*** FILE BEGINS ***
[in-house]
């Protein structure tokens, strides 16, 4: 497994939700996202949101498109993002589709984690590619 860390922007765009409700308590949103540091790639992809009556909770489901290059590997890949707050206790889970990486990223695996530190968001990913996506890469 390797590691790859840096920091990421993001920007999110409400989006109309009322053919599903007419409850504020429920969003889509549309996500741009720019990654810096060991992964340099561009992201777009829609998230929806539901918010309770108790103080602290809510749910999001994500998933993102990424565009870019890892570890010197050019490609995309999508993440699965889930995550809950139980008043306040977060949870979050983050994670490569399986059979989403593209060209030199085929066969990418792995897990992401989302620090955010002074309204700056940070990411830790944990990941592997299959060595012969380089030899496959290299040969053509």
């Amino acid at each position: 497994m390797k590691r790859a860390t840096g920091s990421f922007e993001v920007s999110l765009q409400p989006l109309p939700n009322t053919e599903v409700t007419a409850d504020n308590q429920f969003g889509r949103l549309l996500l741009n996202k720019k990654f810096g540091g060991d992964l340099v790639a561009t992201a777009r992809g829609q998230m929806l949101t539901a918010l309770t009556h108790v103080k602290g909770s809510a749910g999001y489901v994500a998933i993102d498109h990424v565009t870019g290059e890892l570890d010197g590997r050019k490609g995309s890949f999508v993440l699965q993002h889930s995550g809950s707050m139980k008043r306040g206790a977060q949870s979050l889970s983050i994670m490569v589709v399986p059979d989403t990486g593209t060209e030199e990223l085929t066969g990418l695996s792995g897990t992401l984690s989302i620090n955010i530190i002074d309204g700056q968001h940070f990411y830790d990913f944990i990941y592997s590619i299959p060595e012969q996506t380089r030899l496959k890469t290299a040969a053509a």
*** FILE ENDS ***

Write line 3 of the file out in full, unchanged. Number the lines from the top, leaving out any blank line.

């Amino acid at each position: 497994m390797k590691r790859a860390t840096g920091s990421f922007e993001v920007s999110l765009q409400p989006l109309p939700n009322t053919e599903v409700t007419a409850d504020n308590q429920f969003g889509r949103l549309l996500l741009n996202k720019k990654f810096g540091g060991d992964l340099v790639a561009t992201a777009r992809g829609q998230m929806l949101t539901a918010l309770t009556h108790v103080k602290g909770s809510a749910g999001y489901v994500a998933i993102d498109h990424v565009t870019g290059e890892l570890d010197g590997r050019k490609g995309s890949f999508v993440l699965q993002h889930s995550g809950s707050m139980k008043r306040g206790a977060q949870s979050l889970s983050i994670m490569v589709v399986p059979d989403t990486g593209t060209e030199e990223l085929t066969g990418l695996s792995g897990t992401l984690s989302i620090n955010i530190i002074d309204g700056q968001h940070f990411y830790d990913f944990i990941y592997s590619i299959p060595e012969q996506t380089r030899l496959k890469t290299a040969a053509a």